financial model of a company. This includes the Financial Information (3 financial statements with notes and schedules) and Non-financial Information (E.g.
Information about business model, Industry information, management
strategy, etc.). We walk through the case to understand both these
sections in detail. In this one, we focus on the Financials section.

We note an important convention followed in statutory filings – When
providing annual figures, the earlier historical year is presented on
the right-hand side, while recent-most historical year is on the left. –
We reverse this order when preparing the financial models i.e. We move
from left to right in the order of chronology.

Please note that our Case-study is a compilation of data from
real-life reports and filings. It is adapted further for using in a
classroom situation. In a real-life modeling situation, you may have to
wade through various reports and compile relevant important information.

09:18

In this session, we walk through the Non-Financial information section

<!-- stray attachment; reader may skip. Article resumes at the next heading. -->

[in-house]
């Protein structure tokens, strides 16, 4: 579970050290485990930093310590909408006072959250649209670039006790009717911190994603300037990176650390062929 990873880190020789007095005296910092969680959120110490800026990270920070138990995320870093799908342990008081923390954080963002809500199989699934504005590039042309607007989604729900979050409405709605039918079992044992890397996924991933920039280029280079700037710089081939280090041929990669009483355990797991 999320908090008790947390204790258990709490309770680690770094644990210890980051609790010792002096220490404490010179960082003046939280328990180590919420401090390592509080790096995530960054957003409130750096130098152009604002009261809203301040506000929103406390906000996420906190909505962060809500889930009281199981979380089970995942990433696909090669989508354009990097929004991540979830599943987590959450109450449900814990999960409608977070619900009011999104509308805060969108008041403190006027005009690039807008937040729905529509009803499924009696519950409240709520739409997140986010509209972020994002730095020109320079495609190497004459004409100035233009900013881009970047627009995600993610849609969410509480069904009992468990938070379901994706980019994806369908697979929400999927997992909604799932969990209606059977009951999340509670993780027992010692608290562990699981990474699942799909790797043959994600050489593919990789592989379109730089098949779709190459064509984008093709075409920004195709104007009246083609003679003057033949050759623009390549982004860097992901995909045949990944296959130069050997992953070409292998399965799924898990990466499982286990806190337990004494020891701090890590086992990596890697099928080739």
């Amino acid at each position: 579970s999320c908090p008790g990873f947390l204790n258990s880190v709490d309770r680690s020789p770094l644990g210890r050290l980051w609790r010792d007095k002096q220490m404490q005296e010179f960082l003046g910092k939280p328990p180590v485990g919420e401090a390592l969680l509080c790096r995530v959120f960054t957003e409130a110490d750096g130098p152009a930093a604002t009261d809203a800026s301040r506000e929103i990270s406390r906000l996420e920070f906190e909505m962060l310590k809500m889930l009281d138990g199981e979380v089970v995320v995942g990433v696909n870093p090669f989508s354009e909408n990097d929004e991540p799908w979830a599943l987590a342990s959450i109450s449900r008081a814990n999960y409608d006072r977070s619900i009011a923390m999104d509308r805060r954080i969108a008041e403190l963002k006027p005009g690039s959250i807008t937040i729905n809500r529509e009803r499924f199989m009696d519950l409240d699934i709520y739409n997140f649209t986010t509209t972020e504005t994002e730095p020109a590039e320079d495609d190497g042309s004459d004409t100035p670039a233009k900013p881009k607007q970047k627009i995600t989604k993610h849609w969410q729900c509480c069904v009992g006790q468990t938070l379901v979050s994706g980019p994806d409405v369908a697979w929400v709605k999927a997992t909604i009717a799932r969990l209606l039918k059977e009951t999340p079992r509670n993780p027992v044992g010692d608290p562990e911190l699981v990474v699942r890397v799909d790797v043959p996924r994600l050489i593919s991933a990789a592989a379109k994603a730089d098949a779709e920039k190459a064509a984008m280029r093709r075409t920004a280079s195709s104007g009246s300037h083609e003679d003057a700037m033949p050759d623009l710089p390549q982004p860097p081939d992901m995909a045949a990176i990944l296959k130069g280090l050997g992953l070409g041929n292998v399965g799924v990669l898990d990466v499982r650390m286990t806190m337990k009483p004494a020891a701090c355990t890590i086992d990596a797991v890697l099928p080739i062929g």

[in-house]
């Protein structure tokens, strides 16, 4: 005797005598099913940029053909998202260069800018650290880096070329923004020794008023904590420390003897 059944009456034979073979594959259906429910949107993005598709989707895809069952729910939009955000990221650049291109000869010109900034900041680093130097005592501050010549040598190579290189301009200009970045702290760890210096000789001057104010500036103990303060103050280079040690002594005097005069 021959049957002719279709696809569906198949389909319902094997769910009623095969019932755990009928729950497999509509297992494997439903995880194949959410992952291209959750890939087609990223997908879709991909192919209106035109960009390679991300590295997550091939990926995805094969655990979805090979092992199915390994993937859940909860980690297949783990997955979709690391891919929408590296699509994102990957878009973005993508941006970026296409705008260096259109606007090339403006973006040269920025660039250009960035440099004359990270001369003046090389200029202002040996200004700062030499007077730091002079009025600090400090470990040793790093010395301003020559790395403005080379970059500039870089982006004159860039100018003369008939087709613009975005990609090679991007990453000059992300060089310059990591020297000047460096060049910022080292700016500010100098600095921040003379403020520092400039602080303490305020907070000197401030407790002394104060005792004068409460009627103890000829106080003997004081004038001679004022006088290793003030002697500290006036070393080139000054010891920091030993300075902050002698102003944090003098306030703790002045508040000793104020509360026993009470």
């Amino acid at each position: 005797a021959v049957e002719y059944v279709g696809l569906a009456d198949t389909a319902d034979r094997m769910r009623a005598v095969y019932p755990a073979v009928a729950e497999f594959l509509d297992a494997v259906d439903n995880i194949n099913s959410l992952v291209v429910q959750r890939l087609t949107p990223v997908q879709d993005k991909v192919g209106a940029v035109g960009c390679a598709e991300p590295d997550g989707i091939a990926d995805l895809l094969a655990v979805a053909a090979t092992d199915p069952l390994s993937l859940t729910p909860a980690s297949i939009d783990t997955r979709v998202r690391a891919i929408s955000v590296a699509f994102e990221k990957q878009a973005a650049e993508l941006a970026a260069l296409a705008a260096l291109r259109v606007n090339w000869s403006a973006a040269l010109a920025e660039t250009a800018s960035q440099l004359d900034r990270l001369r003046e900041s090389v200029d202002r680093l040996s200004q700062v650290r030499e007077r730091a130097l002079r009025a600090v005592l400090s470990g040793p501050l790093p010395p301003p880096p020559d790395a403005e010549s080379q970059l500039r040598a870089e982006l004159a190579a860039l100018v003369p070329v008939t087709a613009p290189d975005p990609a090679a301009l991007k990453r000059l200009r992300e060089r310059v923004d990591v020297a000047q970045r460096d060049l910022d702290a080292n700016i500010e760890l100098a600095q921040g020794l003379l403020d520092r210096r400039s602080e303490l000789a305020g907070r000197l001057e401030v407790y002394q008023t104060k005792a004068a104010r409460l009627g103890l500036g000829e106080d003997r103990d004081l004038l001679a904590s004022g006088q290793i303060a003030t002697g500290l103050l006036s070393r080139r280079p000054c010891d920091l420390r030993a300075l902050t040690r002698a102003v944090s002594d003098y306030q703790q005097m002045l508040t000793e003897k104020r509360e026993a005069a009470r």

of the Case-study on Time Machine Watch Co. Inc. We walk through various
sub-sections such as Business Description, Commentary on Financials for
last few years, About the industry including the growth rates,
Management outlook, Trading statistics (Stock price info) etc.

The session goes on to explain how the information differs for a listed
company vs. an unlisted company. Also, the difference between organized
and unorganized sectors, which is a common feature of industries in
emerging economies.

We also walk through the sub-section on Capital Expenditure and
Funding. We discuss the ways of funding a completely new (greenfield)
project and an existing project. We also explain, what is equity
infusion, and how retained earnings (historical profits retained in the
business) form part of the funding sources for existing projects.

Finally, we speak about the Deliverables (Output). It
is important to understand and define the outputs. This may allow us to
save a lot of time and cut-down and excessive details.

Walking Through the Case-Study
5 questions
Section 5: Creating Template for the Financial Model
10:37

In this session, we start with building a ‘STANDARD TEMPLATE’ worksheet
for our financial model which shall be used when we want to insert a